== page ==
Queens Park Rangers, Manchester City, Blackburn Rovers
2015/2016 Barclays Premier League
Previous Clubs: Blackburn Rovers, Manchester City, Fulham, QPR
Mark Hughes' career as both a player and manager has, so far, been characterised by a battling nature and despite some major setbacks he has returned to the Premier League frontline again to manage Stoke City.
As a striker he was uncompromising and used strength as much as skill. Although he will be remembered for famous acrobatic volleys, Hughes also took the game to defenders with a physical style and was the scourge of many a top-flight defence during his 22-year career with Manchester United, Barcelona, Chelsea and Blackburn.
Hughes joined United as a schoolboy in 1978 and went on to become a true club legend. His first spell with the Red Devils came to an end in the summer of 1986 when Barcelona paid £2.3 million to take him to La Liga, but the Welshman endured a tough time in Spain leading to a loan move to Bayern Munich. United re-signed Hughes in 1988 for £1.8 million, and his performances back in England landed him the PFA Player of the Year award in 1989.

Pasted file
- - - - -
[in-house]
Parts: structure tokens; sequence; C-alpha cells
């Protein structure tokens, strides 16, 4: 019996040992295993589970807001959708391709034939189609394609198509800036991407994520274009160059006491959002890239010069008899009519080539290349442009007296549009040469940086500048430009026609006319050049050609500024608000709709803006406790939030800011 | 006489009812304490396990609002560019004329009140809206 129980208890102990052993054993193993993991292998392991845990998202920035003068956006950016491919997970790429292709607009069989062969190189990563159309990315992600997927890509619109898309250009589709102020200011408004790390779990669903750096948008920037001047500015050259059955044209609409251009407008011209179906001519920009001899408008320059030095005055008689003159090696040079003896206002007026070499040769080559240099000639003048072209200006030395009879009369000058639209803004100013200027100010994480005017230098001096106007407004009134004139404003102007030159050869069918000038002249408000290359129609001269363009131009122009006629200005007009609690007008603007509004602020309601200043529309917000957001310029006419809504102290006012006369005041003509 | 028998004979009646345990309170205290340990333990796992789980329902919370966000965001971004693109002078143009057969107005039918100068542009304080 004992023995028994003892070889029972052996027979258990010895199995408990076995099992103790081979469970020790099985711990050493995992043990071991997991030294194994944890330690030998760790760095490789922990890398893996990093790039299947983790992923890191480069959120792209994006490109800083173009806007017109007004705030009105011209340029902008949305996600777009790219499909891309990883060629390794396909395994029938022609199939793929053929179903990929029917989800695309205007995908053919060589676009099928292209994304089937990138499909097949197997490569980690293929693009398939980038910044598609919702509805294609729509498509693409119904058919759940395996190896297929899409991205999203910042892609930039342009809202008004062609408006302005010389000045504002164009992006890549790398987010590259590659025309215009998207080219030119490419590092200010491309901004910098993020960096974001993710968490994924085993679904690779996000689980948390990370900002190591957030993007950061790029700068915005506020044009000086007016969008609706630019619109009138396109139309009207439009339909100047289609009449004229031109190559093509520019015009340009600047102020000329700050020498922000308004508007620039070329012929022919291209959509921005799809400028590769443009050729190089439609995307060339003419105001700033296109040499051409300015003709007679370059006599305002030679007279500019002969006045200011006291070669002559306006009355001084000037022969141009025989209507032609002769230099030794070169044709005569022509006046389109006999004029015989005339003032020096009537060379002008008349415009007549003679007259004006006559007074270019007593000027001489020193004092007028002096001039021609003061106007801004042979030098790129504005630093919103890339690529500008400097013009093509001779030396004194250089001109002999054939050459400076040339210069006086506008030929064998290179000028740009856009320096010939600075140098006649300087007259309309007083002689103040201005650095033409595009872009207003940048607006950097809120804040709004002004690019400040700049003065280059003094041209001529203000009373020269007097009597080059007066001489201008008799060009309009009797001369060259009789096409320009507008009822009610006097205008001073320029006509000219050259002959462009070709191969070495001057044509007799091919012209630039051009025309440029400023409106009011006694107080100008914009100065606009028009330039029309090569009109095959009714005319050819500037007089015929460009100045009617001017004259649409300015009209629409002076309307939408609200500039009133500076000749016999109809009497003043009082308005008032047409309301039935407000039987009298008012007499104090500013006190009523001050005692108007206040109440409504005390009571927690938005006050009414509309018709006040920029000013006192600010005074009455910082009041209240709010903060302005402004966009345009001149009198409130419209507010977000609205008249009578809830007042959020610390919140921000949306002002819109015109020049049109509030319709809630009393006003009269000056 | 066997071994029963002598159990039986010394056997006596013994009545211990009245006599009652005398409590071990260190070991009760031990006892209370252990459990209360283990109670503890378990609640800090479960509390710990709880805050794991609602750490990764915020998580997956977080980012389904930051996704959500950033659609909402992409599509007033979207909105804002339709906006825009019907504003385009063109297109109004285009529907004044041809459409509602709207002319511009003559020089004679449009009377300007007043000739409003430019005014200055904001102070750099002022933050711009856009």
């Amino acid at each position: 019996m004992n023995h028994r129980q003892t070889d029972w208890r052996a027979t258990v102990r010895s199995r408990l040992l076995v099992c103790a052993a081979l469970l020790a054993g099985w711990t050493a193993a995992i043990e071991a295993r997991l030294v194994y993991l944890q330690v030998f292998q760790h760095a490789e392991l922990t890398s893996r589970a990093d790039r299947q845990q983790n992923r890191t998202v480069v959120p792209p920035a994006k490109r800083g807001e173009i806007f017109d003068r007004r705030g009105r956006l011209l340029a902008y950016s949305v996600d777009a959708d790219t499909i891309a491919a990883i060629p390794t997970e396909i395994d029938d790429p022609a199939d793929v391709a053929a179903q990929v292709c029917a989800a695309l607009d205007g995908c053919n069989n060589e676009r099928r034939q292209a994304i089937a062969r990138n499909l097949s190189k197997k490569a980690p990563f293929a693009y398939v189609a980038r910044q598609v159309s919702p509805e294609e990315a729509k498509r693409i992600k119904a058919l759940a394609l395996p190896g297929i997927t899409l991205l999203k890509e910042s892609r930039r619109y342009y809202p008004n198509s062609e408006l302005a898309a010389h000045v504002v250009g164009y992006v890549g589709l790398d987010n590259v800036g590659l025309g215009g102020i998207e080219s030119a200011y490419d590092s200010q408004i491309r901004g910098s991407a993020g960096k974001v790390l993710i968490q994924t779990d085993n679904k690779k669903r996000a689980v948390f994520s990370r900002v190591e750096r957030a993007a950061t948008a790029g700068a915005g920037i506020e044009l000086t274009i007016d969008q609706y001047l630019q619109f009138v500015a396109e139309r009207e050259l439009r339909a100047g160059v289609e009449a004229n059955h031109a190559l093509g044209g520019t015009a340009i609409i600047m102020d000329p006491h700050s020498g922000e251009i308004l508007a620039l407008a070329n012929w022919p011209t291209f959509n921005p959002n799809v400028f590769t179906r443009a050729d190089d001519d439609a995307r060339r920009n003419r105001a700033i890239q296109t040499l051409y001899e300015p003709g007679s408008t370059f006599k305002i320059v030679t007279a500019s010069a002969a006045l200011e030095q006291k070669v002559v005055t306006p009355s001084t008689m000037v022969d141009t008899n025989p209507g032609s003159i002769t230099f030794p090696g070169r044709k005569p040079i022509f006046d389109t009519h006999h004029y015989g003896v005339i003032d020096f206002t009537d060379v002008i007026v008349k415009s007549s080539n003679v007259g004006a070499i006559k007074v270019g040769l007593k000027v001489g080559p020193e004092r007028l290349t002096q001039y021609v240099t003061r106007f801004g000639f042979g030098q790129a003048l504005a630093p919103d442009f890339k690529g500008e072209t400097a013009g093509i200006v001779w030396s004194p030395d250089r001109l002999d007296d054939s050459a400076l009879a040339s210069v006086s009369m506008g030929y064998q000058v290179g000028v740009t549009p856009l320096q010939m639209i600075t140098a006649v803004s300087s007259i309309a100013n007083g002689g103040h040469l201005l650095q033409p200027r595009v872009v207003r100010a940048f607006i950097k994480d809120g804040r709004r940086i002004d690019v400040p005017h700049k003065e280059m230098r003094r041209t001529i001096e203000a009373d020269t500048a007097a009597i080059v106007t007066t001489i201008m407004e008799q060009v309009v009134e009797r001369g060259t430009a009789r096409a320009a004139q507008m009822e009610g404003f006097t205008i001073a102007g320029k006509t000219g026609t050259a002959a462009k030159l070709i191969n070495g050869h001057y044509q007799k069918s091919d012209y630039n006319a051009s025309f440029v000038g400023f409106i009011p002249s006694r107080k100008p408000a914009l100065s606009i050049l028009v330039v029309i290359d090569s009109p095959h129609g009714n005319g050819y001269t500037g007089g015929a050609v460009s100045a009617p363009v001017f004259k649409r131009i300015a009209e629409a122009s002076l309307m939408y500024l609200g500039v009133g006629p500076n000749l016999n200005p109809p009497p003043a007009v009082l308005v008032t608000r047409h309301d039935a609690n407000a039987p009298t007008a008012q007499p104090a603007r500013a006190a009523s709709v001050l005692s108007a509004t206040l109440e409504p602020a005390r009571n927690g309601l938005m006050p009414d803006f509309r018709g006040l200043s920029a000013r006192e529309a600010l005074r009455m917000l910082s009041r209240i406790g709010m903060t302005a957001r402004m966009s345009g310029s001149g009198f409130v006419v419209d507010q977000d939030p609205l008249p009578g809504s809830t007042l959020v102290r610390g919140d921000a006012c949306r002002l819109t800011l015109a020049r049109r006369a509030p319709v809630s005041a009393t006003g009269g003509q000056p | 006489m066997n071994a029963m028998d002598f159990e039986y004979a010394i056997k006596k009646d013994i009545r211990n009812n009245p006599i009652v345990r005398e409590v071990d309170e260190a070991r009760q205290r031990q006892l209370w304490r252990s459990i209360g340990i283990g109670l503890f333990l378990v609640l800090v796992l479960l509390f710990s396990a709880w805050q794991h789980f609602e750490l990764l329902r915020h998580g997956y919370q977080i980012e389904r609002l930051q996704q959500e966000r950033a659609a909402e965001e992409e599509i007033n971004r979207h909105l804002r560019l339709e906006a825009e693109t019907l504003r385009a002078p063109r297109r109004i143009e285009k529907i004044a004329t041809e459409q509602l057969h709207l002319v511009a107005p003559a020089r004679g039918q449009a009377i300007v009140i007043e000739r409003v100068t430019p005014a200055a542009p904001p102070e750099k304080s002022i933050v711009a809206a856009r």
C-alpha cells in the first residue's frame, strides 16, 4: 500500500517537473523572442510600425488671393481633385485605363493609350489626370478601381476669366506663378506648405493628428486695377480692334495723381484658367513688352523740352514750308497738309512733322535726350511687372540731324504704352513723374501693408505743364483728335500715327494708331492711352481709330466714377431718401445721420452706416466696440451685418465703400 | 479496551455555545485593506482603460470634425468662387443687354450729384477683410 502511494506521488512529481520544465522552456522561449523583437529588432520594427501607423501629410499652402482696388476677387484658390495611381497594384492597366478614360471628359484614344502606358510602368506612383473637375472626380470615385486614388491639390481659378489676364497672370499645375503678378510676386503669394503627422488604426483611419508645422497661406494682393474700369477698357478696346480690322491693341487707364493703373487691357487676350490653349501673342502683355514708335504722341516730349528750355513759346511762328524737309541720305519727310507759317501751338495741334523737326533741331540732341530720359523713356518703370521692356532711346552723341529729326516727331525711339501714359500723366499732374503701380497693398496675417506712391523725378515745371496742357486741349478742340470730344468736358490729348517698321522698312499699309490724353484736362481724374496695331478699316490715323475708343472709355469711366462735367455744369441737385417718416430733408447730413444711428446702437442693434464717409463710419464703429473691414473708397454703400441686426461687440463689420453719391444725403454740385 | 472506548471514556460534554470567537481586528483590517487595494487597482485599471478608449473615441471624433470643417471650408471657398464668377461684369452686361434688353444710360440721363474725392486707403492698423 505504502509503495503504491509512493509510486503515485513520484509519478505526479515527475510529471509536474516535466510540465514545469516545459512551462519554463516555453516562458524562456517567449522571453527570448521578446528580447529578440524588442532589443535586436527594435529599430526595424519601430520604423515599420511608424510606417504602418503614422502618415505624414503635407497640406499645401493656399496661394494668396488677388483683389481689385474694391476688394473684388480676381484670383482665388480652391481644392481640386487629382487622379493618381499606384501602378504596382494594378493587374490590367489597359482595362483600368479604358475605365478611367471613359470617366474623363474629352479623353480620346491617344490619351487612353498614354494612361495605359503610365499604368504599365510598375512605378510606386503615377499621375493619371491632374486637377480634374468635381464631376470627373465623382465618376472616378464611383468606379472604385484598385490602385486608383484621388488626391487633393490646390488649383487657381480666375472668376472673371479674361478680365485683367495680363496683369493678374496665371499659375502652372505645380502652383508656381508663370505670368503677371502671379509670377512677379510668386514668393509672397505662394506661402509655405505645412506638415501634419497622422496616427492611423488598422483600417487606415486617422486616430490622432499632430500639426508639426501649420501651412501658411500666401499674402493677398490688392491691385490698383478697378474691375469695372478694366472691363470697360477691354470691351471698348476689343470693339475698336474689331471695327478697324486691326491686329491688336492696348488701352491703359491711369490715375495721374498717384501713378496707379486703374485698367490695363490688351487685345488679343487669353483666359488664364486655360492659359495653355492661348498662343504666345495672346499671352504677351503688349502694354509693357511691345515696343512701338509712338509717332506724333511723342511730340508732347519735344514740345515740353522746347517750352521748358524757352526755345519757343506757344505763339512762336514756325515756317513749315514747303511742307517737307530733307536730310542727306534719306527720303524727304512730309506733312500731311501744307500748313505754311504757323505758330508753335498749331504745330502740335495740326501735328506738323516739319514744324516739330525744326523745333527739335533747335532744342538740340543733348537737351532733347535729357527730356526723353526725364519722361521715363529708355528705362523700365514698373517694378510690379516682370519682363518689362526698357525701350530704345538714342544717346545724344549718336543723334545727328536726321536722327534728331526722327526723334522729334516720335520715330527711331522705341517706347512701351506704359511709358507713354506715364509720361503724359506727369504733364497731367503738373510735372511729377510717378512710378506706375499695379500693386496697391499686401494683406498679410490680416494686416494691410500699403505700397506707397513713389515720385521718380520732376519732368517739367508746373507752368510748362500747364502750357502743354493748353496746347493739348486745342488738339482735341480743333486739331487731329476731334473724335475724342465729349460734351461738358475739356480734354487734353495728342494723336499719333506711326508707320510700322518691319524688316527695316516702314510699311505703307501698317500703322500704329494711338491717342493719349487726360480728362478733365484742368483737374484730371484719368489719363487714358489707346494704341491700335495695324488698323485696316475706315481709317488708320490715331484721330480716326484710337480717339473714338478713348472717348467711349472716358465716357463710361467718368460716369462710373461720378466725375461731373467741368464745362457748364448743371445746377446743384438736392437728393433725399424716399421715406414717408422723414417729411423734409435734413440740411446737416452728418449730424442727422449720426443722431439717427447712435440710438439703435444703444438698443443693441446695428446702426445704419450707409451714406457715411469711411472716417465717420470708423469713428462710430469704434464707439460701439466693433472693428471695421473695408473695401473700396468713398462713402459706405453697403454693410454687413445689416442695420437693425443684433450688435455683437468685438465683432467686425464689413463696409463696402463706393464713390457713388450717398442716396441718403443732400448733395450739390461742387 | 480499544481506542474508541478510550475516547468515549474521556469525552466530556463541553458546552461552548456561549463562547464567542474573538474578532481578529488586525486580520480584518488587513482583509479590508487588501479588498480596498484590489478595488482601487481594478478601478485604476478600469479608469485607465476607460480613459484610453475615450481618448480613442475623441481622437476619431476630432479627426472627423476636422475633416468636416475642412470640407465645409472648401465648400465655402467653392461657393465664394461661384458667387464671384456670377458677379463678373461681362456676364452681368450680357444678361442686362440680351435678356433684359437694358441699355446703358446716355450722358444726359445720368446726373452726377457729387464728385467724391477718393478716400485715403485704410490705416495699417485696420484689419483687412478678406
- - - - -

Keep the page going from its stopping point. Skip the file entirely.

A period of dominance of the English game followed, including two league titles, the European Cup Winners' Cups, League Cup and two FA Cups, and it came as something of a surprise when Hughes left United in the summer of 1995, bound for Chelsea in a £1.5 million deal. Within two years Hughes had won his fourth FA Cup winners' medal and, in 1998, he tasted European Cup Winners' Cup glory once more. He left Stamford Bridge before the start of 1998-99 season to sign for Southampton and that year Hughes first tasted management with the Welsh national side, taking temporary joint-charge with Neville Southall.